This Old Barn: The Feuersteins’ Farm

Mark and Teri Feuerstein have revived an old family farm in Sturgeon Bay, including a 1906 German-style bank barn. Mark, who was previously a UW-Extension agricultural agent, first became intrigued by barn revivals in 2000 after he helped to host a barn-restoration clinic and became connected to more than 100 restoration enthusiasts from around the Midwest. 

He remembers hearing from a guest speaker at the clinic, “If you want to own a barn today, you can. But if you want to own a barn tomorrow, you will pay dearly for it.” That emphasized the level of dedication it takes to truly restore and preserve an old barn. 

Photo by Aleah Kidd.

“It’s only going to get more expensive,” Feuerstein said, “and the craftsmen who are capable of restoration are only getting harder to find.”

The experience of witnessing the increasingly rare skill of barn restoration eventually inspired the Feuersteins to begin work on the barns and farmhouse that had been in Teri’s family for generations. 

“The farm stayed on the women’s side,” Mark said, “which is pretty rare. It’s been passed through the daughters’ side all the way through.”

The previous owners were Teri’s parents, George and Susan Whitford, who owned the property after Melvin and Irene Hoffman, Teri’s grandparents and Susan’s parents.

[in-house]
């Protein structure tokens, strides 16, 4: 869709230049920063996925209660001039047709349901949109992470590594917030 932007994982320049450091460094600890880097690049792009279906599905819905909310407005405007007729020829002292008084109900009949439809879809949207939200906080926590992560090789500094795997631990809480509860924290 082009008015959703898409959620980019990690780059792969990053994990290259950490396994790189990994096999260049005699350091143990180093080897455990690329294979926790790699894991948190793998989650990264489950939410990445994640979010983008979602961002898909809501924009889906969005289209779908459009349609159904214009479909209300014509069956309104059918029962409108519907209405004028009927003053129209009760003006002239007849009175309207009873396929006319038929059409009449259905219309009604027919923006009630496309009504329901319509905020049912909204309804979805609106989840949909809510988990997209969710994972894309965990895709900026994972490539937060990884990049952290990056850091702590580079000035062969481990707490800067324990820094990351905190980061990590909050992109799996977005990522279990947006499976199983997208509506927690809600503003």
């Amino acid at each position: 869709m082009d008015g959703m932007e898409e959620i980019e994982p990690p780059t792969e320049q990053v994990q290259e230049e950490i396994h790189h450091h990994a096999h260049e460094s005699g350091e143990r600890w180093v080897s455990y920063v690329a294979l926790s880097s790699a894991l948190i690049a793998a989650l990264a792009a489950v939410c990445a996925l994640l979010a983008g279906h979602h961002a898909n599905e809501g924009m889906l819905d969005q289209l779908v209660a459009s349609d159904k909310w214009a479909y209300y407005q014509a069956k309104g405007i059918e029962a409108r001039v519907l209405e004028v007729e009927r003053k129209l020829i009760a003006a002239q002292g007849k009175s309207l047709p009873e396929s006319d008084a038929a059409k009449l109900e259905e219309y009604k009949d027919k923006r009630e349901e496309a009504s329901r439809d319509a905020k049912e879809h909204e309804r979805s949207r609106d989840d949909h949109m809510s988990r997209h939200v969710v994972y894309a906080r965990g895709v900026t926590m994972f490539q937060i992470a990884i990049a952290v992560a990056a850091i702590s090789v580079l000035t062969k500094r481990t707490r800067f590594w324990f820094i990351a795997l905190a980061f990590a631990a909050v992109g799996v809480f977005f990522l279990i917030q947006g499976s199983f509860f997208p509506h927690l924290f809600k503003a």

The barn, sitting on 206 acres of farmland at the end of a dead-end road, was last an active dairy barn in 1996. Mark and Teri purchased the farm in 2004 and began the long process of updating. With the help and guidance of Mike Torp – who was familiar with the property because he’d poured concrete in the barn three decades earlier – and Teri’s brother Tim Whitford, they set about replacing roofs, windows and doors, and remodeling the interior. In 2016, they sided the big barn and replaced the roof. Today the buildings are relatively maintenance free as a result – outside of painting the stone portion of the barn, which needs to be redone every five or six years. 

Photo by Aleah Kidd.

The Feuersteins have also taken 38 acres of farmland surrounding the buildings out of crop rotation to grow wildflowers within the U.S. Department of Agriculture’s Conservation Reserve Program. 

“It’s been very, very successful,” Mark said. “Pheasant Forever has said it’s one of the best fields they’ve seen.” 

The goal of the wildflowers is to provide pollinators with more protected native habitat, and, of course, it makes for a beautiful summertime sight as well.